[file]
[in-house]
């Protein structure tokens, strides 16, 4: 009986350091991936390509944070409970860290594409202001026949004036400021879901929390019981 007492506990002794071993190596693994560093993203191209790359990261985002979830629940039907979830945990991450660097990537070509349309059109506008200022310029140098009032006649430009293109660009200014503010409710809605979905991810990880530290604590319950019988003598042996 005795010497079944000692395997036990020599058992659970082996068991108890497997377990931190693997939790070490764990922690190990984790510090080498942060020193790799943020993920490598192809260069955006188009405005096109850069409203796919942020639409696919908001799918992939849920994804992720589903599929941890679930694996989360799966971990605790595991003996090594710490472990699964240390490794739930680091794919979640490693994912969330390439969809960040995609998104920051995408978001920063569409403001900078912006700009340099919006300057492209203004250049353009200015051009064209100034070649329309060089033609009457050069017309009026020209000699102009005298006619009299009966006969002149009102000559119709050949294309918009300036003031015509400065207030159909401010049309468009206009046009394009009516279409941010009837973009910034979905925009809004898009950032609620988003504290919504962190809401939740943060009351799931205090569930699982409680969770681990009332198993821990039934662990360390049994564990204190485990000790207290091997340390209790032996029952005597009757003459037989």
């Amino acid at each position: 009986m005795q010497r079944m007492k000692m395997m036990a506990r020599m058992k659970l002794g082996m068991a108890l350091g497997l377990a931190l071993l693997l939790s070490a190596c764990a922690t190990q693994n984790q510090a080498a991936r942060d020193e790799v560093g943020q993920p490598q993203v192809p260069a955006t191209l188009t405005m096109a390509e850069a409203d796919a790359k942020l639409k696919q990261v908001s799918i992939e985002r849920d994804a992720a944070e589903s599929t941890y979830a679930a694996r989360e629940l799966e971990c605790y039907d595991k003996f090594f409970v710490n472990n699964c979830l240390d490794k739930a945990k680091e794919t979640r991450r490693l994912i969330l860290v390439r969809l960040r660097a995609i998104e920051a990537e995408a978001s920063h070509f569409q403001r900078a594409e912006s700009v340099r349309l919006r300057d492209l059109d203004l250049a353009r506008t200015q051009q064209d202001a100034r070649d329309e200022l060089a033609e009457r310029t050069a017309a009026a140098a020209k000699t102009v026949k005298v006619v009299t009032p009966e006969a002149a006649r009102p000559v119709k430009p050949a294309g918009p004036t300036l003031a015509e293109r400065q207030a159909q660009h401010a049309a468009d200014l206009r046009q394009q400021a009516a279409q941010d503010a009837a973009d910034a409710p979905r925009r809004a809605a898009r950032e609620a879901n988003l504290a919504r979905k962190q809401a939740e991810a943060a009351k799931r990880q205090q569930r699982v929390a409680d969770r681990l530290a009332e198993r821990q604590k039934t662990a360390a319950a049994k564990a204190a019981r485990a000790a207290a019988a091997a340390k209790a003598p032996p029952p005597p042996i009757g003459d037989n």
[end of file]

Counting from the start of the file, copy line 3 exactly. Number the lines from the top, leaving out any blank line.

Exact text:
């Amino acid at each position: 009986m005795q010497r079944m007492k000692m395997m036990a506990r020599m058992k659970l002794g082996m068991a108890l350091g497997l377990a931190l071993l693997l939790s070490a190596c764990a922690t190990q693994n984790q510090a080498a991936r942060d020193e790799v560093g943020q993920p490598q993203v192809p260069a955006t191209l188009t405005m096109a390509e850069a409203d796919a790359k942020l639409k696919q990261v908001s799918i992939e985002r849920d994804a992720a944070e589903s599929t941890y979830a679930a694996r989360e629940l799966e971990c605790y039907d595991k003996f090594f409970v710490n472990n699964c979830l240390d490794k739930a945990k680091e794919t979640r991450r490693l994912i969330l860290v390439r969809l960040r660097a995609i998104e920051a990537e995408a978001s920063h070509f569409q403001r900078a594409e912006s700009v340099r349309l919006r300057d492209l059109d203004l250049a353009r506008t200015q051009q064209d202001a100034r070649d329309e200022l060089a033609e009457r310029t050069a017309a009026a140098a020209k000699t102009v026949k005298v006619v009299t009032p009966e006969a002149a006649r009102p000559v119709k430009p050949a294309g918009p004036t300036l003031a015509e293109r400065q207030a159909q660009h401010a049309a468009d200014l206009r046009q394009q400021a009516a279409q941010d503010a009837a973009d910034a409710p979905r925009r809004a809605a898009r950032e609620a879901n988003l504290a919504r979905k962190q809401a939740e991810a943060a009351k799931r990880q205090q569930r699982v929390a409680d969770r681990l530290a009332e198993r821990q604590k039934t662990a360390a319950a049994k564990a204190a019981r485990a000790a207290a019988a091997a340390k209790a003598p032996p029952p005597p042996i009757g003459d037989n």